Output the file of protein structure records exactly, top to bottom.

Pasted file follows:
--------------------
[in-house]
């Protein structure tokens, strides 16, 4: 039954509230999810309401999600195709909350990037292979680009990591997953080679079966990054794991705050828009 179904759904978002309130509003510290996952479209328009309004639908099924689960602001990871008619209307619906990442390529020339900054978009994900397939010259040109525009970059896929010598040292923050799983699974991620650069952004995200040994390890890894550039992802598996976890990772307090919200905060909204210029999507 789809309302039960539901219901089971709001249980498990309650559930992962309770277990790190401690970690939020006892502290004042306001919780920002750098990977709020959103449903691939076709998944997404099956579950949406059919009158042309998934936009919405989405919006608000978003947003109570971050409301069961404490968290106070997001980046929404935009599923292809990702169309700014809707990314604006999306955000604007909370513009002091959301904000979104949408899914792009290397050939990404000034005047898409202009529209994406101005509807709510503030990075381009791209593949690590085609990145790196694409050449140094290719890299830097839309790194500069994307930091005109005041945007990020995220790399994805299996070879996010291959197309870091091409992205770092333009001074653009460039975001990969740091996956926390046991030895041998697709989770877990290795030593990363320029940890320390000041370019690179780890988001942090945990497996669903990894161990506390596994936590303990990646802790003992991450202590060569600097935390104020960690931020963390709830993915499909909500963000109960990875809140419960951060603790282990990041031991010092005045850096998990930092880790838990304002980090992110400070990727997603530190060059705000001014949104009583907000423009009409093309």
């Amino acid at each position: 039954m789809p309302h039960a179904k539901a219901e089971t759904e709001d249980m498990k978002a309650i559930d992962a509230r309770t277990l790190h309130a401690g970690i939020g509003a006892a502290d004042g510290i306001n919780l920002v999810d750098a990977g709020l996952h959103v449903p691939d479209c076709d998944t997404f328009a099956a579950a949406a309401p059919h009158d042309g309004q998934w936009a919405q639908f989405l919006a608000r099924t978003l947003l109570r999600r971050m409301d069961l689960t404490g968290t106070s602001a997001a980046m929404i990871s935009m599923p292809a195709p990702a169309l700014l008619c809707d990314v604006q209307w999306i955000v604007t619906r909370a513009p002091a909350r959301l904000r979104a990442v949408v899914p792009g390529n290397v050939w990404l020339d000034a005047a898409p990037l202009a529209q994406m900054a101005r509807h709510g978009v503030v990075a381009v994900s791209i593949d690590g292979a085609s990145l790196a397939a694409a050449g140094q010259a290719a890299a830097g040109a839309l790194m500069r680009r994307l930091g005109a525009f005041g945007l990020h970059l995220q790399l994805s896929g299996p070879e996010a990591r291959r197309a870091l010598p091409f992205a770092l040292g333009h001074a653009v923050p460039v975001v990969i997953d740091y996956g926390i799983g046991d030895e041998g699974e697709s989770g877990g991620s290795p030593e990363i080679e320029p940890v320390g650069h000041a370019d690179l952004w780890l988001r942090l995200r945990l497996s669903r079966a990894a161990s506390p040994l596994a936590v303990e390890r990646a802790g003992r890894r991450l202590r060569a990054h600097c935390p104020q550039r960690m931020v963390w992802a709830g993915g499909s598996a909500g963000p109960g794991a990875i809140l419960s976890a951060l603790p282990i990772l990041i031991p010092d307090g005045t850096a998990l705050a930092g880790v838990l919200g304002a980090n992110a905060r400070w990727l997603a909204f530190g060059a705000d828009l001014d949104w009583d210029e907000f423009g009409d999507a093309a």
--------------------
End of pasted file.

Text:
[in-house]
């Protein structure tokens, strides 16, 4: 039954509230999810309401999600195709909350990037292979680009990591997953080679079966990054794991705050828009 179904759904978002309130509003510290996952479209328009309004639908099924689960602001990871008619209307619906990442390529020339900054978009994900397939010259040109525009970059896929010598040292923050799983699974991620650069952004995200040994390890890894550039992802598996976890990772307090919200905060909204210029999507 789809309302039960539901219901089971709001249980498990309650559930992962309770277990790190401690970690939020006892502290004042306001919780920002750098990977709020959103449903691939076709998944997404099956579950949406059919009158042309998934936009919405989405919006608000978003947003109570971050409301069961404490968290106070997001980046929404935009599923292809990702169309700014809707990314604006999306955000604007909370513009002091959301904000979104949408899914792009290397050939990404000034005047898409202009529209994406101005509807709510503030990075381009791209593949690590085609990145790196694409050449140094290719890299830097839309790194500069994307930091005109005041945007990020995220790399994805299996070879996010291959197309870091091409992205770092333009001074653009460039975001990969740091996956926390046991030895041998697709989770877990290795030593990363320029940890320390000041370019690179780890988001942090945990497996669903990894161990506390596994936590303990990646802790003992991450202590060569600097935390104020960690931020963390709830993915499909909500963000109960990875809140419960951060603790282990990041031991010092005045850096998990930092880790838990304002980090992110400070990727997603530190060059705000001014949104009583907000423009009409093309």
């Amino acid at each position: 039954m789809p309302h039960a179904k539901a219901e089971t759904e709001d249980m498990k978002a309650i559930d992962a509230r309770t277990l790190h309130a401690g970690i939020g509003a006892a502290d004042g510290i306001n919780l920002v999810d750098a990977g709020l996952h959103v449903p691939d479209c076709d998944t997404f328009a099956a579950a949406a309401p059919h009158d042309g309004q998934w936009a919405q639908f989405l919006a608000r099924t978003l947003l109570r999600r971050m409301d069961l689960t404490g968290t106070s602001a997001a980046m929404i990871s935009m599923p292809a195709p990702a169309l700014l008619c809707d990314v604006q209307w999306i955000v604007t619906r909370a513009p002091a909350r959301l904000r979104a990442v949408v899914p792009g390529n290397v050939w990404l020339d000034a005047a898409p990037l202009a529209q994406m900054a101005r509807h709510g978009v503030v990075a381009v994900s791209i593949d690590g292979a085609s990145l790196a397939a694409a050449g140094q010259a290719a890299a830097g040109a839309l790194m500069r680009r994307l930091g005109a525009f005041g945007l990020h970059l995220q790399l994805s896929g299996p070879e996010a990591r291959r197309a870091l010598p091409f992205a770092l040292g333009h001074a653009v923050p460039v975001v990969i997953d740091y996956g926390i799983g046991d030895e041998g699974e697709s989770g877990g991620s290795p030593e990363i080679e320029p940890v320390g650069h000041a370019d690179l952004w780890l988001r942090l995200r945990l497996s669903r079966a990894a161990s506390p040994l596994a936590v303990e390890r990646a802790g003992r890894r991450l202590r060569a990054h600097c935390p104020q550039r960690m931020v963390w992802a709830g993915g499909s598996a909500g963000p109960g794991a990875i809140l419960s976890a951060l603790p282990i990772l990041i031991p010092d307090g005045t850096a998990l705050a930092g880790v838990l919200g304002a980090n992110a905060r400070w990727l997603a909204f530190g060059a705000d828009l001014d949104w009583d210029e907000f423009g009409d999507a093309a």